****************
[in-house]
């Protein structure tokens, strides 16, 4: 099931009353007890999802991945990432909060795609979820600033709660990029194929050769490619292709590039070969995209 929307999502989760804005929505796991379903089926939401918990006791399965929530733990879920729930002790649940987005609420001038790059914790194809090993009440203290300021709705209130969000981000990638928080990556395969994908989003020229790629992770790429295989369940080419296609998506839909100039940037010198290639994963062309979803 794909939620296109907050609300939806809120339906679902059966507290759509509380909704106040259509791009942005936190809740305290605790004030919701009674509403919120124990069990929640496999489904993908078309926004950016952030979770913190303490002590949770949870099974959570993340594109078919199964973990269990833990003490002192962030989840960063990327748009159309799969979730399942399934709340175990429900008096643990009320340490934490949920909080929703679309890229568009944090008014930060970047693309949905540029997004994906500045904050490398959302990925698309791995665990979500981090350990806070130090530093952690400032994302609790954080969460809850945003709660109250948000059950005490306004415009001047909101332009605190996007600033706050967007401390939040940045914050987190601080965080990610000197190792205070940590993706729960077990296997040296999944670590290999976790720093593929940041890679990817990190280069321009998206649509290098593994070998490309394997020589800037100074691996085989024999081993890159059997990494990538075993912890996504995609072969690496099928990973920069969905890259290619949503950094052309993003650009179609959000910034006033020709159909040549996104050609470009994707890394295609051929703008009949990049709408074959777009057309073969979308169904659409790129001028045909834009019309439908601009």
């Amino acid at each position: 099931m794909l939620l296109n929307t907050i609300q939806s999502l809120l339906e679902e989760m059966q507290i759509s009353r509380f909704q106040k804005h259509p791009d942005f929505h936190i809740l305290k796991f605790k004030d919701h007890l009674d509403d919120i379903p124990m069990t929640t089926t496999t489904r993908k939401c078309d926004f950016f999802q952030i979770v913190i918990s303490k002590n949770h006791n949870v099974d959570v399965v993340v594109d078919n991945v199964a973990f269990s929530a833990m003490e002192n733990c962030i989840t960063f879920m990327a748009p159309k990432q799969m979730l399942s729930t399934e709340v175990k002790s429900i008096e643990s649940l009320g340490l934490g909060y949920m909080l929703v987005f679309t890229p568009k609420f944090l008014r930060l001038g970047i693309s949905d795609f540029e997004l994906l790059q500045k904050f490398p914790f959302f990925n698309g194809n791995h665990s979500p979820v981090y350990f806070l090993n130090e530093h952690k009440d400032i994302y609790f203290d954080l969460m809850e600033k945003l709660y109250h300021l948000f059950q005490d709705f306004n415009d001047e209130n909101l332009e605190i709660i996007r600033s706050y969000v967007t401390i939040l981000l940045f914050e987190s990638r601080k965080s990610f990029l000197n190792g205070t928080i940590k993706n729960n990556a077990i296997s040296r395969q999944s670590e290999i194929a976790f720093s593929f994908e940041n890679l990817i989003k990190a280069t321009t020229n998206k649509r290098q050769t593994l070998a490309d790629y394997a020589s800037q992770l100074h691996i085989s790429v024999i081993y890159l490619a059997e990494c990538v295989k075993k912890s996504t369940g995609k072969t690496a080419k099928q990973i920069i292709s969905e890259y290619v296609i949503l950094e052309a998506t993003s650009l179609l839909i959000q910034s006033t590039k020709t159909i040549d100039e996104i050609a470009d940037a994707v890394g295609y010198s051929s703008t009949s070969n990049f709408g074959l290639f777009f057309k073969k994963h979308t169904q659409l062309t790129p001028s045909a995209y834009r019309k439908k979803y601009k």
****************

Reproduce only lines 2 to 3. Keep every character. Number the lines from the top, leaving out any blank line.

């Protein structure tokens, strides 16, 4: 099931009353007890999802991945990432909060795609979820600033709660990029194929050769490619292709590039070969995209 929307999502989760804005929505796991379903089926939401918990006791399965929530733990879920729930002790649940987005609420001038790059914790194809090993009440203290300021709705209130969000981000990638928080990556395969994908989003020229790629992770790429295989369940080419296609998506839909100039940037010198290639994963062309979803 794909939620296109907050609300939806809120339906679902059966507290759509509380909704106040259509791009942005936190809740305290605790004030919701009674509403919120124990069990929640496999489904993908078309926004950016952030979770913190303490002590949770949870099974959570993340594109078919199964973990269990833990003490002192962030989840960063990327748009159309799969979730399942399934709340175990429900008096643990009320340490934490949920909080929703679309890229568009944090008014930060970047693309949905540029997004994906500045904050490398959302990925698309791995665990979500981090350990806070130090530093952690400032994302609790954080969460809850945003709660109250948000059950005490306004415009001047909101332009605190996007600033706050967007401390939040940045914050987190601080965080990610000197190792205070940590993706729960077990296997040296999944670590290999976790720093593929940041890679990817990190280069321009998206649509290098593994070998490309394997020589800037100074691996085989024999081993890159059997990494990538075993912890996504995609072969690496099928990973920069969905890259290619949503950094052309993003650009179609959000910034006033020709159909040549996104050609470009994707890394295609051929703008009949990049709408074959777009057309073969979308169904659409790129001028045909834009019309439908601009």
């Amino acid at each position: 099931m794909l939620l296109n929307t907050i609300q939806s999502l809120l339906e679902e989760m059966q507290i759509s009353r509380f909704q106040k804005h259509p791009d942005f929505h936190i809740l305290k796991f605790k004030d919701h007890l009674d509403d919120i379903p124990m069990t929640t089926t496999t489904r993908k939401c078309d926004f950016f999802q952030i979770v913190i918990s303490k002590n949770h006791n949870v099974d959570v399965v993340v594109d078919n991945v199964a973990f269990s929530a833990m003490e002192n733990c962030i989840t960063f879920m990327a748009p159309k990432q799969m979730l399942s729930t399934e709340v175990k002790s429900i008096e643990s649940l009320g340490l934490g909060y949920m909080l929703v987005f679309t890229p568009k609420f944090l008014r930060l001038g970047i693309s949905d795609f540029e997004l994906l790059q500045k904050f490398p914790f959302f990925n698309g194809n791995h665990s979500p979820v981090y350990f806070l090993n130090e530093h952690k009440d400032i994302y609790f203290d954080l969460m809850e600033k945003l709660y109250h300021l948000f059950q005490d709705f306004n415009d001047e209130n909101l332009e605190i709660i996007r600033s706050y969000v967007t401390i939040l981000l940045f914050e987190s990638r601080k965080s990610f990029l000197n190792g205070t928080i940590k993706n729960n990556a077990i296997s040296r395969q999944s670590e290999i194929a976790f720093s593929f994908e940041n890679l990817i989003k990190a280069t321009t020229n998206k649509r290098q050769t593994l070998a490309d790629y394997a020589s800037q992770l100074h691996i085989s790429v024999i081993y890159l490619a059997e990494c990538v295989k075993k912890s996504t369940g995609k072969t690496a080419k099928q990973i920069i292709s969905e890259y290619v296609i949503l950094e052309a998506t993003s650009l179609l839909i959000q910034s006033t590039k020709t159909i040549d100039e996104i050609a470009d940037a994707v890394g295609y010198s051929s703008t009949s070969n990049f709408g074959l290639f777009f057309k073969k994963h979308t169904q659409l062309t790129p001028s045909a995209y834009r019309k439908k979803y601009k």